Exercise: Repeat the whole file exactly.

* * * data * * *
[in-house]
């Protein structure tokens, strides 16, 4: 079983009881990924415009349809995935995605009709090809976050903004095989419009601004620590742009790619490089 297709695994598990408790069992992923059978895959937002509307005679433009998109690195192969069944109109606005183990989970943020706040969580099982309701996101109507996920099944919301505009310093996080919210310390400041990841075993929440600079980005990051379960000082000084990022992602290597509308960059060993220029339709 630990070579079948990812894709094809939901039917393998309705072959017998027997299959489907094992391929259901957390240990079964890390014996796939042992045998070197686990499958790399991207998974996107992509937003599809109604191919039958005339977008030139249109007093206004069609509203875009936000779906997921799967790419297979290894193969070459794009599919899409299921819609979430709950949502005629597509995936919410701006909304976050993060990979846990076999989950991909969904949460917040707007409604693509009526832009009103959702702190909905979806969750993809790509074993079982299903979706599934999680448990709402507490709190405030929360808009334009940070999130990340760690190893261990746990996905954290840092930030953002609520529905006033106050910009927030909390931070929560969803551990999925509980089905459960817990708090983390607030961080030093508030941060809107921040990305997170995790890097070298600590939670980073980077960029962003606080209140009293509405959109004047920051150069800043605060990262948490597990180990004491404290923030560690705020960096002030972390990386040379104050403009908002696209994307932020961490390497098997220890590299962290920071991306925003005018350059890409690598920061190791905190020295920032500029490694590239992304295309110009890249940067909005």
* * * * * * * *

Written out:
[in-house]
């Protein structure tokens, strides 16, 4: 079983009881990924415009349809995935995605009709090809976050903004095989419009601004620590742009790619490089 297709695994598990408790069992992923059978895959937002509307005679433009998109690195192969069944109109606005183990989970943020706040969580099982309701996101109507996920099944919301505009310093996080919210310390400041990841075993929440600079980005990051379960000082000084990022992602290597509308960059060993220029339709 630990070579079948990812894709094809939901039917393998309705072959017998027997299959489907094992391929259901957390240990079964890390014996796939042992045998070197686990499958790399991207998974996107992509937003599809109604191919039958005339977008030139249109007093206004069609509203875009936000779906997921799967790419297979290894193969070459794009599919899409299921819609979430709950949502005629597509995936919410701006909304976050993060990979846990076999989950991909969904949460917040707007409604693509009526832009009103959702702190909905979806969750993809790509074993079982299903979706599934999680448990709402507490709190405030929360808009334009940070999130990340760690190893261990746990996905954290840092930030953002609520529905006033106050910009927030909390931070929560969803551990999925509980089905459960817990708090983390607030961080030093508030941060809107921040990305997170995790890097070298600590939670980073980077960029962003606080209140009293509405959109004047920051150069800043605060990262948490597990180990004491404290923030560690705020960096002030972390990386040379104050403009908002696209994307932020961490390497098997220890590299962290920071991306925003005018350059890409690598920061190791905190020295920032500029490694590239992304295309110009890249940067909005």